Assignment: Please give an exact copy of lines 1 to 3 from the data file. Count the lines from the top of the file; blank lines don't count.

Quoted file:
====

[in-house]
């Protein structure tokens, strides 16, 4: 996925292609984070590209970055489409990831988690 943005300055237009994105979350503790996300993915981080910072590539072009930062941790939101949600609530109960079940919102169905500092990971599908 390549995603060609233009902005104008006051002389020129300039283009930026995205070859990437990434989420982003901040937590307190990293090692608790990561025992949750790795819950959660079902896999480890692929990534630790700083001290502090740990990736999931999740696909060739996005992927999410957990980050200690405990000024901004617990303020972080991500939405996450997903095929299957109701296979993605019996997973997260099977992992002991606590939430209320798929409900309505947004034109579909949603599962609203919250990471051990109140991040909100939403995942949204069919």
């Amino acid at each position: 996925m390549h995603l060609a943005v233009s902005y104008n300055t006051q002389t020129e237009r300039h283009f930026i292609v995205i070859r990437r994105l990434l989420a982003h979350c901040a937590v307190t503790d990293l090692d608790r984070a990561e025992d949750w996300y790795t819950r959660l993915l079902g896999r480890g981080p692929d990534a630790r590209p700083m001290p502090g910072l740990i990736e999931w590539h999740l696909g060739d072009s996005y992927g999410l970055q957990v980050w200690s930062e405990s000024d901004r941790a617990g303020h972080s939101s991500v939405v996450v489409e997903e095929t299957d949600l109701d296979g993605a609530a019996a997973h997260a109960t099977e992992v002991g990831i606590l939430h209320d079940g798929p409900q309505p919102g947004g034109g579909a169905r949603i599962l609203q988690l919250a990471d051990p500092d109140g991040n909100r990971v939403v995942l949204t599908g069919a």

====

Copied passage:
[in-house]
């Protein structure tokens, strides 16, 4: 996925292609984070590209970055489409990831988690 943005300055237009994105979350503790996300993915981080910072590539072009930062941790939101949600609530109960079940919102169905500092990971599908 390549995603060609233009902005104008006051002389020129300039283009930026995205070859990437990434989420982003901040937590307190990293090692608790990561025992949750790795819950959660079902896999480890692929990534630790700083001290502090740990990736999931999740696909060739996005992927999410957990980050200690405990000024901004617990303020972080991500939405996450997903095929299957109701296979993605019996997973997260099977992992002991606590939430209320798929409900309505947004034109579909949603599962609203919250990471051990109140991040909100939403995942949204069919």
């Amino acid at each position: 996925m390549h995603l060609a943005v233009s902005y104008n300055t006051q002389t020129e237009r300039h283009f930026i292609v995205i070859r990437r994105l990434l989420a982003h979350c901040a937590v307190t503790d990293l090692d608790r984070a990561e025992d949750w996300y790795t819950r959660l993915l079902g896999r480890g981080p692929d990534a630790r590209p700083m001290p502090g910072l740990i990736e999931w590539h999740l696909g060739d072009s996005y992927g999410l970055q957990v980050w200690s930062e405990s000024d901004r941790a617990g303020h972080s939101s991500v939405v996450v489409e997903e095929t299957d949600l109701d296979g993605a609530a019996a997973h997260a109960t099977e992992v002991g990831i606590l939430h209320d079940g798929p409900q309505p919102g947004g034109g579909a169905r949603i599962l609203q988690l919250a990471d051990p500092d109140g991040n909100r990971v939403v995942l949204t599908g069919a």